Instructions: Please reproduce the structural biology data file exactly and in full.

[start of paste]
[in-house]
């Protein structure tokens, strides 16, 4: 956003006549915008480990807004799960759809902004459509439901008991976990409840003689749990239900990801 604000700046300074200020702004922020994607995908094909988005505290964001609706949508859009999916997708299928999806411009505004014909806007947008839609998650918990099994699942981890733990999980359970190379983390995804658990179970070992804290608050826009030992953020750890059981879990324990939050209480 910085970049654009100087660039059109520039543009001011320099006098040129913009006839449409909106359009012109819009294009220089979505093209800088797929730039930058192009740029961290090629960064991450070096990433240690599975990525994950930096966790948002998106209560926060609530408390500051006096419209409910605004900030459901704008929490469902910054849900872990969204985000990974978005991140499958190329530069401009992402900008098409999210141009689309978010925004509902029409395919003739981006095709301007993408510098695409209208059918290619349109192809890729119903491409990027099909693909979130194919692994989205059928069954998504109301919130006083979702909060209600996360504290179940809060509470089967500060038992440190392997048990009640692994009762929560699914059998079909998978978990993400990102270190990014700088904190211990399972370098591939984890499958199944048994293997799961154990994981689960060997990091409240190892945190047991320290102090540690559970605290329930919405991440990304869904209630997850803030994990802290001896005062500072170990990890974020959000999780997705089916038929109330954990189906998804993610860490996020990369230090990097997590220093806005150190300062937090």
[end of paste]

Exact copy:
[in-house]
């Protein structure tokens, strides 16, 4: 956003006549915008480990807004799960759809902004459509439901008991976990409840003689749990239900990801 604000700046300074200020702004922020994607995908094909988005505290964001609706949508859009999916997708299928999806411009505004014909806007947008839609998650918990099994699942981890733990999980359970190379983390995804658990179970070992804290608050826009030992953020750890059981879990324990939050209480 910085970049654009100087660039059109520039543009001011320099006098040129913009006839449409909106359009012109819009294009220089979505093209800088797929730039930058192009740029961290090629960064991450070096990433240690599975990525994950930096966790948002998106209560926060609530408390500051006096419209409910605004900030459901704008929490469902910054849900872990969204985000990974978005991140499958190329530069401009992402900008098409999210141009689309978010925004509902029409395919003739981006095709301007993408510098695409209208059918290619349109192809890729119903491409990027099909693909979130194919692994989205059928069954998504109301919130006083979702909060209600996360504290179940809060509470089967500060038992440190392997048990009640692994009762929560699914059998079909998978978990993400990102270190990014700088904190211990399972370098591939984890499958199944048994293997799961154990994981689960060997990091409240190892945190047991320290102090540690559970605290329930919405991440990304869904209630997850803030994990802290001896005062500072170990990890974020959000999780997705089916038929109330954990189906998804993610860490996020990369230090990097997590220093806005150190300062937090």